AIG officials are reportedly seeking an emergency bridge loan of $40 billion from the Federal Reserve Board in order to avoid a devastating ratings downgrade that could trigger a potential insolvency.
Over the weekend, the insurer has been working on a three-part plan involving asset sales, shifting regulated capital from insurance operations to the holding company, and working with private equity investors, said a person familiar with the negotiations.
AIG’s board is considering the carrier’s options after additional weekend meetings with New York insurance department officials to find a way for the carrier to avoid a downgrade and survive the subprime-generated financial market tsunami that has already forced Lehman Brothers to seek bankruptcy protection this morning.
The discussions followed Friday’s announcement by S&P that because of the increasing likelihood that credit swaps involving AIG would force the carrier to pay counterparties, it wanted AIG to increase its capital.
S&P cited the $18 billion in losses over the past three quarters from credit swaps AIG wrote to insure mortgage-backed securities that included subprime loans, which have been deteriorating in value.
AIG reported $13.2 billion in losses in the first six months of 2008, largely owing to declining values in mortgage-related securities held in its investment portfolio and collateralized debt obligations it owns.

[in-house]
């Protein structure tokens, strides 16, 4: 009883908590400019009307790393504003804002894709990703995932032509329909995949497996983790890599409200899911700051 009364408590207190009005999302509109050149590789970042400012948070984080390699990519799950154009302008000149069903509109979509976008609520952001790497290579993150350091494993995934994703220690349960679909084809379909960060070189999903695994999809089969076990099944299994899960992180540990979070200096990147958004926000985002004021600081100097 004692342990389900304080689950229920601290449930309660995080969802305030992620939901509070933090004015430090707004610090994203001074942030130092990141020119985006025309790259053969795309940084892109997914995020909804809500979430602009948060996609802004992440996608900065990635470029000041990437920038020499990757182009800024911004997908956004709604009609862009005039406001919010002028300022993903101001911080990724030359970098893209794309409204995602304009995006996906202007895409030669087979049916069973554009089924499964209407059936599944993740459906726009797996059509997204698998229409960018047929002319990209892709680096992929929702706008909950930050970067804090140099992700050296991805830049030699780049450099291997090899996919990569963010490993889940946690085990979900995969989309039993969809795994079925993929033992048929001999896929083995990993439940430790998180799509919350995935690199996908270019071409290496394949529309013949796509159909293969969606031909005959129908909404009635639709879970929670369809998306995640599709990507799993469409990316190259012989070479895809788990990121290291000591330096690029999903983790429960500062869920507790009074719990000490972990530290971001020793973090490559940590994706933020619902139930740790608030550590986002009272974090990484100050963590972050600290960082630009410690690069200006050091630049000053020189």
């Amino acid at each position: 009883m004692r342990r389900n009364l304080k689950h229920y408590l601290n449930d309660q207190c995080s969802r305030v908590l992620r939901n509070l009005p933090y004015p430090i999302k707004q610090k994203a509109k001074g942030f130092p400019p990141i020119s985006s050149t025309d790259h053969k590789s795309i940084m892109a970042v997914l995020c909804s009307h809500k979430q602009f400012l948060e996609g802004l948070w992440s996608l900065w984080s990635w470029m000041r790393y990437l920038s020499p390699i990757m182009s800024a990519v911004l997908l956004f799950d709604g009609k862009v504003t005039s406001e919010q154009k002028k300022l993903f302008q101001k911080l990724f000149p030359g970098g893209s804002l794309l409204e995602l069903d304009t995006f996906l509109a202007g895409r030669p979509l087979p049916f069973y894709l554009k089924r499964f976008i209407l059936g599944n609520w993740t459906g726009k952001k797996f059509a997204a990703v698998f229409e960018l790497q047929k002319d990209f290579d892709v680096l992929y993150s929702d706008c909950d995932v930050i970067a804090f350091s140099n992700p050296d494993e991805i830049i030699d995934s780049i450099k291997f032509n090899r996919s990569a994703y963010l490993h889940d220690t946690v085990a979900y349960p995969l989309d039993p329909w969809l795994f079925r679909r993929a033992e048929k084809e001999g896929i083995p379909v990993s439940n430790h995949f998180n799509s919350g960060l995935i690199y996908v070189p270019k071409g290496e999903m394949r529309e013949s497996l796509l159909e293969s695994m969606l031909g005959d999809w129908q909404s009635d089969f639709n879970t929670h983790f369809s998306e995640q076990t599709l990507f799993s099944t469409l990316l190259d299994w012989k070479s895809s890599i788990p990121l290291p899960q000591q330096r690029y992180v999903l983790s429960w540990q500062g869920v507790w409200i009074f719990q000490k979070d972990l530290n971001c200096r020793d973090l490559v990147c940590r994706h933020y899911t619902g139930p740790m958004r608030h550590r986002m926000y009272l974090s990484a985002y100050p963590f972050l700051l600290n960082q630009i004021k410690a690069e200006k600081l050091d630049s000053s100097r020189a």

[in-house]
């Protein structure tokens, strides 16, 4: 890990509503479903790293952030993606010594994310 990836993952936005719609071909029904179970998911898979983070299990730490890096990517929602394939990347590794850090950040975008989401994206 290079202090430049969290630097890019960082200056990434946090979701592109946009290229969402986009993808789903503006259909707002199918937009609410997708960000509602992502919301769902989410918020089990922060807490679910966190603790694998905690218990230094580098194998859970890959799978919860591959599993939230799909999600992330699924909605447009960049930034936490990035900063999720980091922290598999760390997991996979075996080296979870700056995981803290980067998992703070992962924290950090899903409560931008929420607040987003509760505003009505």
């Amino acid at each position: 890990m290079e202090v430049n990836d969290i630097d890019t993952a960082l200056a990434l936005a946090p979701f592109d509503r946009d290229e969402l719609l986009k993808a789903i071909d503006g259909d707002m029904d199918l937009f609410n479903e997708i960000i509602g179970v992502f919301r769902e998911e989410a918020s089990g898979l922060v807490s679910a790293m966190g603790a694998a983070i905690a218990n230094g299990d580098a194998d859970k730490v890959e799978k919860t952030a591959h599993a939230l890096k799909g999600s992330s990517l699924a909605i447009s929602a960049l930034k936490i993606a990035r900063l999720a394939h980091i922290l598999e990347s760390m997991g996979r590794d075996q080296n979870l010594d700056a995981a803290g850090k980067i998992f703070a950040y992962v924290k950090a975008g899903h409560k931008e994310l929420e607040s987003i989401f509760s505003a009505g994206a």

Ratings downgrades could force AIG to post up to $14.5 billion more in collateral, according to a regulatory filing last month.
Cuts in ratings could also be severely detrimental to AIG’s commercial insurance business, since some policies carry clauses that nullify a contract in the event of downgrades below a certain level.
As of the most recent quarter, AIG had $20 billion of subprime mortgages marked at 69 cents on the dollar, and $24 billion in Alt-A securities valued at 67 cents on the dollar.
AIG–until recently the world’s biggest insurer by market capitalization–has been attempting to hammer out an emergency strategic plan after its shares fell nearly 50 percent last week on fears it faced a liquidity crisis.
AIG stock opened at $5.08 per share, down 41 percent from its stock price Friday.